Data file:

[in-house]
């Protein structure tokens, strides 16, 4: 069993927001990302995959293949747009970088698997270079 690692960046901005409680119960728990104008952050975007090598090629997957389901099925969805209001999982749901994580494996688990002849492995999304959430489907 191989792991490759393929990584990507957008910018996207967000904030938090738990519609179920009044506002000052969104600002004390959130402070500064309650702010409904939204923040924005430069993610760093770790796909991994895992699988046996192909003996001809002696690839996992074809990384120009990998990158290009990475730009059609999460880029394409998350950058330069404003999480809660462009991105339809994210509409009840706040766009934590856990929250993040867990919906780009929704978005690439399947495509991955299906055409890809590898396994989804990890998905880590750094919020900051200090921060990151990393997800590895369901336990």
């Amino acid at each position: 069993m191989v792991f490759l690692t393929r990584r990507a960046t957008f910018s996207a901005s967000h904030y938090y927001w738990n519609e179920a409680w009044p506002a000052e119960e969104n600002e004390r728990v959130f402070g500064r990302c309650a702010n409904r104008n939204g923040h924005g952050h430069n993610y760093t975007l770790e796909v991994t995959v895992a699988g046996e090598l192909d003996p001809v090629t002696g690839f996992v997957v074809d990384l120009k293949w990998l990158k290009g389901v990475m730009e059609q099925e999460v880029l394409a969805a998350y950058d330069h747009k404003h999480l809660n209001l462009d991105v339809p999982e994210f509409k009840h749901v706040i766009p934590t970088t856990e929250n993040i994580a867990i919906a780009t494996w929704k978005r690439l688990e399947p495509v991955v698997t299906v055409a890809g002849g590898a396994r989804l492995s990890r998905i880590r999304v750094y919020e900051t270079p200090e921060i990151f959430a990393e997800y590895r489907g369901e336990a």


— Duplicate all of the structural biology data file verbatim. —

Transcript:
[in-house]
């Protein structure tokens, strides 16, 4: 069993927001990302995959293949747009970088698997270079 690692960046901005409680119960728990104008952050975007090598090629997957389901099925969805209001999982749901994580494996688990002849492995999304959430489907 191989792991490759393929990584990507957008910018996207967000904030938090738990519609179920009044506002000052969104600002004390959130402070500064309650702010409904939204923040924005430069993610760093770790796909991994895992699988046996192909003996001809002696690839996992074809990384120009990998990158290009990475730009059609999460880029394409998350950058330069404003999480809660462009991105339809994210509409009840706040766009934590856990929250993040867990919906780009929704978005690439399947495509991955299906055409890809590898396994989804990890998905880590750094919020900051200090921060990151990393997800590895369901336990």
């Amino acid at each position: 069993m191989v792991f490759l690692t393929r990584r990507a960046t957008f910018s996207a901005s967000h904030y938090y927001w738990n519609e179920a409680w009044p506002a000052e119960e969104n600002e004390r728990v959130f402070g500064r990302c309650a702010n409904r104008n939204g923040h924005g952050h430069n993610y760093t975007l770790e796909v991994t995959v895992a699988g046996e090598l192909d003996p001809v090629t002696g690839f996992v997957v074809d990384l120009k293949w990998l990158k290009g389901v990475m730009e059609q099925e999460v880029l394409a969805a998350y950058d330069h747009k404003h999480l809660n209001l462009d991105v339809p999982e994210f509409k009840h749901v706040i766009p934590t970088t856990e929250n993040i994580a867990i919906a780009t494996w929704k978005r690439l688990e399947p495509v991955v698997t299906v055409a890809g002849g590898a396994r989804l492995s990890r998905i880590r999304v750094y919020e900051t270079p200090e921060i990151f959430a990393e997800y590895r489907g369901e336990a």